I’ve always had a love-hate relationship with horses. I love the way they look in a field, munching grass, far away from me … but I hate their ability to send me airborne with just a swish of their rumps.
Honestly, they really scare me and they always have. They’re big. They spook easily. They can be moody and feisty. I can count on two hands the number of people I know who have broken limbs while riding … and then they get right back on the horse, which always surprises me.
My husband is obsessed with horses. He loves to ride. He wants me — and our two young daughters, eventually — to ride with him. And why not? We live smack dab in the middle of horse country Virginia, surrounded on all sides by open land, rolling hills and trails. It’s like living in Colorado and not knowing how to ski. Or living in Maui and never picking up a surfboard. I have to learn to ride in order to make the most of my environment and to prove to myself that it’s never too late to learn something new and scary.
So why now, after eight years of marriage to a horse aficionado, am I considering taking up the equestrian arts? Is it to spend more time with my husband on horseback? To spend more time in nature? To show my daughters I’m not a wimp?
No, the reason I’m doing it is because I believe a life well lived should contain a certain amount of fear — fear of failure, fear of uncertainty, fear of looking like a fool, fear of broken bones. And then pushing through those fears, overcoming the doubt and foolishness I’ll invariably feel to become a stronger, more fully actualized version of myself. I want my daughters to witness this, to see that the best life should not be viewed from the sidelines.
We had our first lesson over the weekend, taught by a very nice, knowledgeable fox hunter named Miss Anne. Her farm runs along a river and traverses lush hills and open fields.
I’ve taken riding lessons in the past (from my husband, whose pushy style didn’t exactly mesh with my need for gentle hand-holding) but they never stuck because I could never get past feeling like an absolute doofus in a saddle. It was pure humiliation from beginning to end.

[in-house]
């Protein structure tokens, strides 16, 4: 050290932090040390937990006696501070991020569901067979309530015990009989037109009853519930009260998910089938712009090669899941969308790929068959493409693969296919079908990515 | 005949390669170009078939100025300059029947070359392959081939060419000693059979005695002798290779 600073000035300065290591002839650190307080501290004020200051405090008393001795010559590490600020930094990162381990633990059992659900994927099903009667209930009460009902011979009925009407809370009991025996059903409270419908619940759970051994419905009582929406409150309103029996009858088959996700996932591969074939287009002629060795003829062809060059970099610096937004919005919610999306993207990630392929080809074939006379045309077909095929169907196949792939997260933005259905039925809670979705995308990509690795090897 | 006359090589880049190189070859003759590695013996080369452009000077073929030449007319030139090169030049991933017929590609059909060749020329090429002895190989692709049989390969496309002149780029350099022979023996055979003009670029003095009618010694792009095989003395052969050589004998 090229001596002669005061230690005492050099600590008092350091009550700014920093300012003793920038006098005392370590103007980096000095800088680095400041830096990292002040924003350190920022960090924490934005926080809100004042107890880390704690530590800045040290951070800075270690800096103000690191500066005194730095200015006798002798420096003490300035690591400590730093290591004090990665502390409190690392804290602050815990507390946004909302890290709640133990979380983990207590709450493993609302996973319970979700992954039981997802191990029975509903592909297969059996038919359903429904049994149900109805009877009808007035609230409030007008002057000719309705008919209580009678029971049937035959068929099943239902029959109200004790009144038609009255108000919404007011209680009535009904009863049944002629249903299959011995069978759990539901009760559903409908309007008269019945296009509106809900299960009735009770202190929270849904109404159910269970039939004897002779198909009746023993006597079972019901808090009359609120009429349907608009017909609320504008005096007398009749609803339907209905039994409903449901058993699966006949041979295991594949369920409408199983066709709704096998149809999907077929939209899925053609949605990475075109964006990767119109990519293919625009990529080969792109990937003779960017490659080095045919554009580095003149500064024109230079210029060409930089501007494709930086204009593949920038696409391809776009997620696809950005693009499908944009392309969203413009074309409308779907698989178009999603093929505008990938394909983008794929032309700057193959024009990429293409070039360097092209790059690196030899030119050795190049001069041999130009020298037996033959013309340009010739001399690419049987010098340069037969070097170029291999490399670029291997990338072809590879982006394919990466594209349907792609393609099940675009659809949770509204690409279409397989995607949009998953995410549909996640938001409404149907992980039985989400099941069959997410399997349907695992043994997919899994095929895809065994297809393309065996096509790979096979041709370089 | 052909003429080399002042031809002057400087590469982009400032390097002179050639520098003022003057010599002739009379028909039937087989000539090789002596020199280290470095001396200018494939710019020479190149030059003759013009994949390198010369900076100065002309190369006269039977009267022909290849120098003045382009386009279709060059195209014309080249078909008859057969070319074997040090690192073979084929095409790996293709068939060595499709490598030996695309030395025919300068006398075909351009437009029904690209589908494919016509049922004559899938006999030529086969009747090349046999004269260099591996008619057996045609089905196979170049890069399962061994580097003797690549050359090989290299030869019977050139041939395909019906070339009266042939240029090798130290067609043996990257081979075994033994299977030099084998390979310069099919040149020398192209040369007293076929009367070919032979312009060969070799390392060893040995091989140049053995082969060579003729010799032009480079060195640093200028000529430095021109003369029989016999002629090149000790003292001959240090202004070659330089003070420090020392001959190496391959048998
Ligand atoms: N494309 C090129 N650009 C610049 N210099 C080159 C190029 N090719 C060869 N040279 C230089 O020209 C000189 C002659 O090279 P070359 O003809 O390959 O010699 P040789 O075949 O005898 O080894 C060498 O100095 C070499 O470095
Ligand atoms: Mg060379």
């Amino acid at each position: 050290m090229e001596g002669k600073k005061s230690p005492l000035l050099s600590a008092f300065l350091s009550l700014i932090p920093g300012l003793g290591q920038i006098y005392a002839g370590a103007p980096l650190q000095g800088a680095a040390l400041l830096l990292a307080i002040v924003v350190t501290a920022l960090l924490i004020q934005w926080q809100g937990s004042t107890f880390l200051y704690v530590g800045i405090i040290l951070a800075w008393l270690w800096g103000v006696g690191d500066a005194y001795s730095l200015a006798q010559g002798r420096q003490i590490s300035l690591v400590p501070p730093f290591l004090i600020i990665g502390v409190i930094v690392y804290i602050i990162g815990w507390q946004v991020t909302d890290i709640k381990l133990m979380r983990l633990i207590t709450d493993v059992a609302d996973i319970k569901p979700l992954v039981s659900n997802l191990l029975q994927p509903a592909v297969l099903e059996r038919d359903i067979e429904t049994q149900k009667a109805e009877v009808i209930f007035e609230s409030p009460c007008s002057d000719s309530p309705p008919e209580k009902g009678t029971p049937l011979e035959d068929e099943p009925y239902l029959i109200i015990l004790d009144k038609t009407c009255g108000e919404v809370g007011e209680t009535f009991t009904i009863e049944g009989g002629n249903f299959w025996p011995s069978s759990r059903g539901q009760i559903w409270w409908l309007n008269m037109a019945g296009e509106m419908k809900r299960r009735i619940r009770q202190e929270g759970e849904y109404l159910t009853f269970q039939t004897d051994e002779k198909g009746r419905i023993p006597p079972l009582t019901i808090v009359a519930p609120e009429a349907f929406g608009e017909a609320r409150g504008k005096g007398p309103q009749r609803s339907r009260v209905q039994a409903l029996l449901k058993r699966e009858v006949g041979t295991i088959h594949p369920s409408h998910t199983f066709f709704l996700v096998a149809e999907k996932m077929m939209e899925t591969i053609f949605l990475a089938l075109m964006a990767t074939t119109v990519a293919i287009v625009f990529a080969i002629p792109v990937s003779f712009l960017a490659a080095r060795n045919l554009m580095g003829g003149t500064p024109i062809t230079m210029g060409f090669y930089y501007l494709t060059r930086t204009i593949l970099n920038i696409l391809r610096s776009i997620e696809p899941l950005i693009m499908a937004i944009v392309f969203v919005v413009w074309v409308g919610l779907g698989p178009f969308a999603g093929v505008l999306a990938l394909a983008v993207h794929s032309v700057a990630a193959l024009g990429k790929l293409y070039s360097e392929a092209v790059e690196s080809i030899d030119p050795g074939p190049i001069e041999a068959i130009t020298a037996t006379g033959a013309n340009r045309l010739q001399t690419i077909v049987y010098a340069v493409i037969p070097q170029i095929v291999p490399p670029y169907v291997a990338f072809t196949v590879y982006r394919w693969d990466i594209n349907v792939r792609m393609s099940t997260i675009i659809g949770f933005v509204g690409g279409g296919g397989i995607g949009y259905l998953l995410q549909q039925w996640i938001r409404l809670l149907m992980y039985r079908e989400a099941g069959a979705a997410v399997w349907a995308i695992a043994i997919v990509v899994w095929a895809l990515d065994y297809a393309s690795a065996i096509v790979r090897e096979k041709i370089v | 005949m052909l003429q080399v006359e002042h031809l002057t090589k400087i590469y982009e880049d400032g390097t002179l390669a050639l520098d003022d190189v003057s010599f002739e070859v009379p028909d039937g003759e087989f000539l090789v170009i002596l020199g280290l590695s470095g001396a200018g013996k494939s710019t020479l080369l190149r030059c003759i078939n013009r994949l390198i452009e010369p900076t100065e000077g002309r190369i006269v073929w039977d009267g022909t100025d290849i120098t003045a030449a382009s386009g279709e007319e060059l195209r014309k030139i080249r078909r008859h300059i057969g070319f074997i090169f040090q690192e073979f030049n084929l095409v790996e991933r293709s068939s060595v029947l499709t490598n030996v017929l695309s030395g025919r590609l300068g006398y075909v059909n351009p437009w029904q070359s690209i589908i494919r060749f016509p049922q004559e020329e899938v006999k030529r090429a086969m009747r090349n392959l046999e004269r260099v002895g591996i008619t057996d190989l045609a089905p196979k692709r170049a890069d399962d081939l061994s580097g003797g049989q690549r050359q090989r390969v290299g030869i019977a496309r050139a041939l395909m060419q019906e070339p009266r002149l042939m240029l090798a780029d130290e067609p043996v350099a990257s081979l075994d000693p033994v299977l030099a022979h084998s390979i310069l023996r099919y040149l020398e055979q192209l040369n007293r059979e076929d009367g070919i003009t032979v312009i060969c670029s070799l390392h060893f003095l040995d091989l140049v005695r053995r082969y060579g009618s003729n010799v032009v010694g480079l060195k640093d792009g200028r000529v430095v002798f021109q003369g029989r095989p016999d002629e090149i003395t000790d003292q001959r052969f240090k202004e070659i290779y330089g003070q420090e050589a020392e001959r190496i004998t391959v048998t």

But at Miss Anne’s farm over the weekend, with my 5-year-old by my side, I felt different. Fear was not, for once, the overriding emotion. It couldn’t be the dominant emotion because now, as a mom, I had to set the example. I had to demonstrate that showing fear is not helpful (feeling afraid is perfectly normal and natural … you just can’t show it since the horse typically picks up on that and will try to dominate you).
The way I carried myself had to assuage my daughter’s own fears about getting in the saddle. I found that when I acted unafraid for her sake, I actually was less afraid. I stood taller on the horse. I carefully followed each and every one of Miss Anne’s commands. I even broke into a short trot — !!!??!?!?!?! — as I felt my daughter’s eyes bearing down on me from her perch in the barn.
I wanted her to be proud of me.
And you know what? I was actually kind of proud of myself by the time I dismounted. I had done it! No jitters. No quivering ball of nerves. I actually felt strong and confident and eager to try it again. The hour-long session marked the first time in 10 years I’d managed to dismount a horse and not want to curl up in a ball under a hay bale and die.
As strong as I felt having June by my side, the confidence boost didn’t work both ways. By the time Miss Anne put June on her horse to be slowly led around the ring, my girl couldn’t handle it. She quivered and cried and pleaded to be removed from the saddle immediately. I felt so bad because I knew exactly how she felt — overwhelmed, insignificant, frightened, completely out of control. Been there, done that. But I’m going to keep bringing her to riding lessons with me. It might take her 40 years to overcome her fears, but I know she will.
And as for me, I felt so much stronger having her by my side.More On